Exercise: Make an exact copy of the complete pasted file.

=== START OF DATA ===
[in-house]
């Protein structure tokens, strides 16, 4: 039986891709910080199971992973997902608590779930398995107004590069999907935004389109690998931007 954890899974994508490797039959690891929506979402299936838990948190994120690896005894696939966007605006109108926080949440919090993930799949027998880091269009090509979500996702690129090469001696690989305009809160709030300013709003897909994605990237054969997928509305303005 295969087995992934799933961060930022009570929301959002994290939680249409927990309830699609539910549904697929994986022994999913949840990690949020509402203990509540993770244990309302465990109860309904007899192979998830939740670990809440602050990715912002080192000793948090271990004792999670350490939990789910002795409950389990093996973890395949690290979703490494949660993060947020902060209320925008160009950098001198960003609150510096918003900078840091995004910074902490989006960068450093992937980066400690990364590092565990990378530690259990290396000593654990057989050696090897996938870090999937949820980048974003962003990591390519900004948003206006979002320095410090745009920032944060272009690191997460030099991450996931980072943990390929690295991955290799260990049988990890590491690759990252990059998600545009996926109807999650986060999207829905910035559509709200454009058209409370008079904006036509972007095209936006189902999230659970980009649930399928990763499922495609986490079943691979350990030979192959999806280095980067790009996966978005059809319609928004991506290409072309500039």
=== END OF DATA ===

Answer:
[in-house]
């Protein structure tokens, strides 16, 4: 039986891709910080199971992973997902608590779930398995107004590069999907935004389109690998931007 954890899974994508490797039959690891929506979402299936838990948190994120690896005894696939966007605006109108926080949440919090993930799949027998880091269009090509979500996702690129090469001696690989305009809160709030300013709003897909994605990237054969997928509305303005 295969087995992934799933961060930022009570929301959002994290939680249409927990309830699609539910549904697929994986022994999913949840990690949020509402203990509540993770244990309302465990109860309904007899192979998830939740670990809440602050990715912002080192000793948090271990004792999670350490939990789910002795409950389990093996973890395949690290979703490494949660993060947020902060209320925008160009950098001198960003609150510096918003900078840091995004910074902490989006960068450093992937980066400690990364590092565990990378530690259990290396000593654990057989050696090897996938870090999937949820980048974003962003990591390519900004948003206006979002320095410090745009920032944060272009690191997460030099991450996931980072943990390929690295991955290799260990049988990890590491690759990252990059998600545009996926109807999650986060999207829905910035559509709200454009058209409370008079904006036509972007095209936006189902999230659970980009649930399928990763499922495609986490079943691979350990030979192959999806280095980067790009996966978005059809319609928004991506290409072309500039």